Nearly nine million people call this city home. And still almost every week, I run into someone I haven’t seen in years, and it feels like this big, hometown reunion on the sidewalk.
And I can’t forget about that time my teenage celebrity crush and I pulled up to the same empty intersection on bicycles.
Or that time everyone in our apartment building, including our landlord, brought blankets and hot chocolate to the roof to watch a solar eclipse above the city.
Or the time it snowed so much, all of the trains were cancelled. So my coworkers and I ordered pizza and hung out in our tiny office in Times Square, where we had the perfect view of an outdoor concert people had paid way too much to stand in the cold for.
It’s those random moments of unity that make this bustling city of nine million feel so small.
How do things like that happen? I think the city is truly magical – that’s what I loved about it at 14, and that’s what I love about it now. I still find myself walking around with my head lifted, staring in amazement at the tall buildings. It never gets old. (And neither do I, apparently.)
Most of all, New York is a coming-of-age experience. It forces you to become an adult, for better or worse. I’ve felt myself grow and change while here. I’ve learned so much about the world and myself.
I was home for Christmas this year, and I found an old journal I kept under my bed in middle school. Christmas is a great time for rediscovering gems like that. I popped it open to an entry I had written shortly after my first trip to New York. These lines stuck out to me:
“I didn’t just see the city. I felt it.”
I tried to remember what that feeling was like. I was a melodramatic teenager, and I think there was certainly an aspect of romanticizing everything as most 14-year-olds do. But I think what I was trying to express is: I was present.
New York is a hard place to move when you’re moving out for the first time. Now, I know what that song means when it says if you can make it here, you can make it anywhere.
But that guy on the sidewalk was right. You have to stop fighting it and give in a little. You have to compartmentalize the fatigue of everything that has happened, let go of the stress of everything that will happen and just let yourself be present.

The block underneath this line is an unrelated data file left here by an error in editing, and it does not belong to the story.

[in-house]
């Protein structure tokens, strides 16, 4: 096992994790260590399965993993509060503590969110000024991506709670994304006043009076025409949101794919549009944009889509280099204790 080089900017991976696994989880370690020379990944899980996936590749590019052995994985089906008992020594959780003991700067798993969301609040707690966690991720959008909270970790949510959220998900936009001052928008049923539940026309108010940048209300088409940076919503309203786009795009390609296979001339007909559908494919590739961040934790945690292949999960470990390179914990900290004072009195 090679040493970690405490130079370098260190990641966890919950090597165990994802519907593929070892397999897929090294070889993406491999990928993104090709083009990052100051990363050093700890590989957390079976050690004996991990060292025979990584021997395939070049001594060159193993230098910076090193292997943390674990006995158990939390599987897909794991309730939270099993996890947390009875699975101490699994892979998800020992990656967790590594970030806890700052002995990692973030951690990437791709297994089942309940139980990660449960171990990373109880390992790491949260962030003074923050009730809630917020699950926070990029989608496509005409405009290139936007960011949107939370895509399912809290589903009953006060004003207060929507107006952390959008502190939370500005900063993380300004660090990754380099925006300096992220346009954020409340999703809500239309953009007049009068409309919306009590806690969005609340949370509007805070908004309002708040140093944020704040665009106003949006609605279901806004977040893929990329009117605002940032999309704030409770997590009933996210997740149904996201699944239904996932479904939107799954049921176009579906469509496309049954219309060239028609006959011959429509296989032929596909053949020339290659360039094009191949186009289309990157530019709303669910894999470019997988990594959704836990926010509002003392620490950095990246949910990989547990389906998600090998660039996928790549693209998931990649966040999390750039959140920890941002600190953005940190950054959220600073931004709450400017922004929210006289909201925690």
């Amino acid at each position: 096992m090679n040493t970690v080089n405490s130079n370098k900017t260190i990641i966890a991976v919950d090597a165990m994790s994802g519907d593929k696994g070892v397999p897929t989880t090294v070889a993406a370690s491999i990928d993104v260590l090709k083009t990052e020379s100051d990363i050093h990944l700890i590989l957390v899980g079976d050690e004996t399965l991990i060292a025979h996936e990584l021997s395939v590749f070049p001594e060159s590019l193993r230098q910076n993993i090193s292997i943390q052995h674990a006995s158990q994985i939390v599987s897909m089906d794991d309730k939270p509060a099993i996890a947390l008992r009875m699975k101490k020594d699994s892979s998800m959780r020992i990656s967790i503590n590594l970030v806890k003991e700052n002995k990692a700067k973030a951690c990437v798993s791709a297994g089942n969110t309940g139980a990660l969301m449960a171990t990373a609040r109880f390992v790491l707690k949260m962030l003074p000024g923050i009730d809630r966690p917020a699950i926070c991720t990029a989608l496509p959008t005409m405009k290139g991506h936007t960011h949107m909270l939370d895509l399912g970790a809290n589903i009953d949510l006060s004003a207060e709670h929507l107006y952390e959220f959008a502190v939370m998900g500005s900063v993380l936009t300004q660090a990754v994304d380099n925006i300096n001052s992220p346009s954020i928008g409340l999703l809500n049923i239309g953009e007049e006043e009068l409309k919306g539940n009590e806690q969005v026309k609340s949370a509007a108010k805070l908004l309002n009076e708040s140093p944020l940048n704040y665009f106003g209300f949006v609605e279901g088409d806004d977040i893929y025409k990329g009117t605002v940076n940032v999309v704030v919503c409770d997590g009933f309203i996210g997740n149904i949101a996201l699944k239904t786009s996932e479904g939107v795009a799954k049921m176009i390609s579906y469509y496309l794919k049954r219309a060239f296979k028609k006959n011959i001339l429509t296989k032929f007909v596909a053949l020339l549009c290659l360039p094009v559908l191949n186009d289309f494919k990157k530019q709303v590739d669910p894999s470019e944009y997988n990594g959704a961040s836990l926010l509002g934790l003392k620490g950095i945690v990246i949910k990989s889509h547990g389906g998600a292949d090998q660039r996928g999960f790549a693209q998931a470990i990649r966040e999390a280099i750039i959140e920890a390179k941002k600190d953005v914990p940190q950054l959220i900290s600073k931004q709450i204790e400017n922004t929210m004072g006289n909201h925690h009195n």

I’ve always been ambitious. Just like everyone else, I am here chasing dreams and frantically worrying about the future.
It’s a weird experience, because 95 percent of the time, I spend exhausted and frustrated. But then there is that five percent window where I realize that I am doing what I always said I would be doing, and the sense of gratification is one of the best feelings in the world. I think that is how I stay present. I think that is the gravity keeping me here, despite the 95 percent of my weeks that I spend tired, anxious and inexplicably frustrated.
Moving to New York was one of the hardest and best decisions of my life. I spent the first year hating it, the second year hating it a little less but still hating it, and now, some days are really, really challenging. Some days, all I want to do is come home. But I love it here, and there are just enough days that are a reminder of that so I never take it for granted.
Every time I get overwhelmed thinking of all the dreams in the past unfinished and in the future uncertain, I remind myself that presently, I get to live this simple childhood dream of waking up in New York City everyday, and that makes everything else seem a little more attainable.
And now, I not only understand this advice, but I’ve dished it out a few times myself: “It sucks here. Don’t leave. It’s the greatest city in the world.”